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Local Liberals Weigh in on Presidential Candidates

| News | November 27, 2019

Local Democrats weighing in on the Democratic presidential campaign and debates have expressed almost as many opinions as there are candidates.

“We have a good group,” Assembly candidate Brandii Grace said. “The really small differences don’t matter.”

Everyone surveyed had something nice to say about just about every candidate. Most hadn’t made up their minds yet. Those that had decided looked to other candidates
as possible running mates.

To be sure, all are vested in choosing a candidate that will defeat Donald Trump next year. As far as Stephen Daniels, the host of “The Talk of Santa Clarita” podcast, is concerned, anyone is better than Trump.

“I’d vote for my foot over Donald Trump,” he said. “I like my foot. I trust my foot. My foot doesn’t lie.”

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But Daniels also wondered what many probably are thinking.

“Should we go with a moderate candidate or a more progressive candidate?” he said. “Who can beat Trump?”

There are plenty of moderates and progressives from which to choose. Two individuals surveyed, Saugus school board member David Barlavi and Grace’s communications director Kyle McCormick, are supporting Bernie Sanders.

“He definitely has the best chance to beat Trump,” Barlavi said. “And the icing on the cake is that he has the best policy platform: Medicare for all – he wrote the damn bill – a $15 minimum wage, free state and community college.”

Barlavi also likes that Sanders opposed wars in Iraq in 1991 and 2002, recognizes that for there to be peace between Israel and the Palestinians, both sides must recognize the human rights of the other people; and he wants to “cut the fat out of the military industrial complex and put that towards education and health care and infrastructure.”

McCormick, who said he supported Sanders in 2016, too, credits the Vermont senator with broadening his base and, following his recent heart attack, loosening up on the campaign trail.

“He seems to have learned lessons from his previous run,” McCormick said. “He’s livelier and more present. He doesn’t revert back to his stump speech. He’s more willing to go into his own narrative, and he tells more jokes.”

So, who would they like to see join Sanders on the ticket?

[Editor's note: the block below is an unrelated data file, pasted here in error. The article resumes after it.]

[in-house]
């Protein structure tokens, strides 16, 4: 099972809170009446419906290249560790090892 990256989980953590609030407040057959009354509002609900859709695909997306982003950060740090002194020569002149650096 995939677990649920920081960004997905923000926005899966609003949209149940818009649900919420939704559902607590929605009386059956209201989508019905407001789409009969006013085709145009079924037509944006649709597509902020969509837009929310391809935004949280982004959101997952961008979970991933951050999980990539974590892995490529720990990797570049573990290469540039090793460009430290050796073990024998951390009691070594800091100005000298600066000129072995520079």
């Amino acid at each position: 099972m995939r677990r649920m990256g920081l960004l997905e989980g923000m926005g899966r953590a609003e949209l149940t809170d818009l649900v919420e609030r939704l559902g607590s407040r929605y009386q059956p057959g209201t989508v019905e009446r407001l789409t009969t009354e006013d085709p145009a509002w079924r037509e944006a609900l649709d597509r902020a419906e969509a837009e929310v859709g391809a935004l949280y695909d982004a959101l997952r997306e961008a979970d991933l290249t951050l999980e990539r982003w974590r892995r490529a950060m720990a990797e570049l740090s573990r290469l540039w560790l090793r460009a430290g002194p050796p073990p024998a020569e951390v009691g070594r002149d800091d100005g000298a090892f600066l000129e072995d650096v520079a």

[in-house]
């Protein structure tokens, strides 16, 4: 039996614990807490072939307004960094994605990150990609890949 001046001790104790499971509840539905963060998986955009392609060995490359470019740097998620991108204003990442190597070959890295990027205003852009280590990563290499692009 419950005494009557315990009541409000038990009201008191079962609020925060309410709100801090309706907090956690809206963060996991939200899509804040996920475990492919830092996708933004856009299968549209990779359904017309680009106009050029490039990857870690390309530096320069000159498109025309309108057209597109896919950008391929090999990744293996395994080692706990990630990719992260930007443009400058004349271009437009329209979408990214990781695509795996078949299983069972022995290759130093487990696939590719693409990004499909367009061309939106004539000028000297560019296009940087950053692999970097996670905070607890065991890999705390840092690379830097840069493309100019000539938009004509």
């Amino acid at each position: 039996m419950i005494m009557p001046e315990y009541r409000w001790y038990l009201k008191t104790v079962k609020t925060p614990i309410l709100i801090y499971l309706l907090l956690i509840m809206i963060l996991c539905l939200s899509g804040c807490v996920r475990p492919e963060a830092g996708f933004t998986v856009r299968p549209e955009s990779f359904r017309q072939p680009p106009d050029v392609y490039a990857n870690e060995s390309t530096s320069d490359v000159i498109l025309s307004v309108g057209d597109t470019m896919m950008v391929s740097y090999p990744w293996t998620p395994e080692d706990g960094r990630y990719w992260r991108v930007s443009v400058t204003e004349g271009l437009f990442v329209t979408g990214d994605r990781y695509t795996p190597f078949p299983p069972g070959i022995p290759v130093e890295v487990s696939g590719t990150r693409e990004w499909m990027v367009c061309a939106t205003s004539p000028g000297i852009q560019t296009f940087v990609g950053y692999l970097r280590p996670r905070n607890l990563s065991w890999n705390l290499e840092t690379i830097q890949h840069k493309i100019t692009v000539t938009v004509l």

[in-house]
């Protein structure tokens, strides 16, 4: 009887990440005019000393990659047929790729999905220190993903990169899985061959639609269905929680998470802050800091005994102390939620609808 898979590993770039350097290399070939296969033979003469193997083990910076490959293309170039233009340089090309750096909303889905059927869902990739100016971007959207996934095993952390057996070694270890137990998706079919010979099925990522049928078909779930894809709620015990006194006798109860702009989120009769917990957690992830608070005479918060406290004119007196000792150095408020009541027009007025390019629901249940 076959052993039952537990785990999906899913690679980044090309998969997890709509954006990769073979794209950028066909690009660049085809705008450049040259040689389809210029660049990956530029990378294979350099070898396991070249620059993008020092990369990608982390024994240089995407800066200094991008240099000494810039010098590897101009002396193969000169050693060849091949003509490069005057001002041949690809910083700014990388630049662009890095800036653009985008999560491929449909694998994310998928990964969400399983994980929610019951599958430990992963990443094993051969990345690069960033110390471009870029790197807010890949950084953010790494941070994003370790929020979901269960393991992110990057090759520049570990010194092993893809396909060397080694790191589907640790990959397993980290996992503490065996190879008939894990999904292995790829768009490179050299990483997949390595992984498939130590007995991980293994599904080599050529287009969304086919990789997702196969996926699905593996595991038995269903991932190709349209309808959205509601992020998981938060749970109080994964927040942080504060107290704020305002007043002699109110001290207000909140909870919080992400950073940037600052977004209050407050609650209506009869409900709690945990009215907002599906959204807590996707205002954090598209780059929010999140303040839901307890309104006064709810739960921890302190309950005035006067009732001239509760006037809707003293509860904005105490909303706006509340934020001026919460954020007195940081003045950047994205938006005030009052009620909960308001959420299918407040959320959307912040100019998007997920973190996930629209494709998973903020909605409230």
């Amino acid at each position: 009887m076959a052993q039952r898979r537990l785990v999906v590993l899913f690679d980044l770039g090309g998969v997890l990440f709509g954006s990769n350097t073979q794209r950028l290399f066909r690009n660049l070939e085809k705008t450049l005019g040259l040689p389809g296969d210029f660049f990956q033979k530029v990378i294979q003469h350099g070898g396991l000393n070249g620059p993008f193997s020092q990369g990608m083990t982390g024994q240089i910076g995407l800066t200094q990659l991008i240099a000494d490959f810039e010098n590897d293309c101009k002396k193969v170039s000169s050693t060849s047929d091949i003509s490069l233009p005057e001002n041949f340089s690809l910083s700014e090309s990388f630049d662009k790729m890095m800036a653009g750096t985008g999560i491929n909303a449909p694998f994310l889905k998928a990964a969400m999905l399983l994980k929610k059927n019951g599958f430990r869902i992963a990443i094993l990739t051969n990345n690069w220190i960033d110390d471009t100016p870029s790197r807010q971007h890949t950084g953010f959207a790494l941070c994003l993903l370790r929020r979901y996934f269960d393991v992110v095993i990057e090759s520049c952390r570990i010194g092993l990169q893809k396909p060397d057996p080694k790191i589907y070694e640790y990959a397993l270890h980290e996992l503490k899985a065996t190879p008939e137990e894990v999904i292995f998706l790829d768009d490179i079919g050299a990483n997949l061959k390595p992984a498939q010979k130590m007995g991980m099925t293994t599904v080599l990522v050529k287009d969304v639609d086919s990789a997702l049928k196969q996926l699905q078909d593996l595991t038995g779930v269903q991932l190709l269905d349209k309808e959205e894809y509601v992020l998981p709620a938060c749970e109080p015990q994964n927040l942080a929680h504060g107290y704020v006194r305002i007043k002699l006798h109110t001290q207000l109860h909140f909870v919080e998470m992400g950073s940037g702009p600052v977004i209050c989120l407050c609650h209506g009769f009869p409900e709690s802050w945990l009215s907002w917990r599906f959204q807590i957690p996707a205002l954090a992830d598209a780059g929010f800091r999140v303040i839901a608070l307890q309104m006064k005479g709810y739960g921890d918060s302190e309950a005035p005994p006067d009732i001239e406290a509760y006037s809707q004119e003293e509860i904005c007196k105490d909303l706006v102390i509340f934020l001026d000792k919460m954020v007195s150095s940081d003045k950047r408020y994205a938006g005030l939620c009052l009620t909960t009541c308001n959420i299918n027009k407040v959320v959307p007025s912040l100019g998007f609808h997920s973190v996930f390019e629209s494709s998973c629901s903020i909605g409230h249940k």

Barlavi favors Andrew Yang because “he’s a populist like Bernie,” he said. He also would be OK with Elizabeth Warren but feels she would decline because “she’s got too much skin in the game.”

“If your goal is to win the general election, Bernie-Yang has the best chance,” Barlavi said.

McCormick favors Warren joining Sanders because she would balance the ticket stylistically if not ideologically. “Warren is popular with the establishment Democrats and Bernie is not,” he said.

Other local Democrats followed what Stacy Fortner said of the candidates: “They all deserve to be heard.” This could be a problem if what Fortner saw on Facebook comes true: The Democratic National Committee might change the criteria to qualify for the next debate, Dec. 19 in Los Angeles, scrapping the required number of small-donor donations.

“That benefits (Tom) Steyer and (Michael) Bloomberg,” Fortner said. “It doesn’t benefit (Julián) Castro and (Amy) Klobuchar.”

Another problem is in the format. With 10 candidates on the debate stage, it becomes difficult to get words in edgewise, which was probably why candidates did so much interrupting in the early debates.

Grace likened the debates to watching a sporting event and offering armchair analysis. Daniels agreed.

“I find it overall a little stupid that those little sound-bite moments (are) idiotic,” Daniels said. “That’s not what a president does. The idea that, ‘Ooh, he really got her.’ That’s just stupid. Some of the best candidates are not being recognized because the debates are overshadowing how they would be as president.”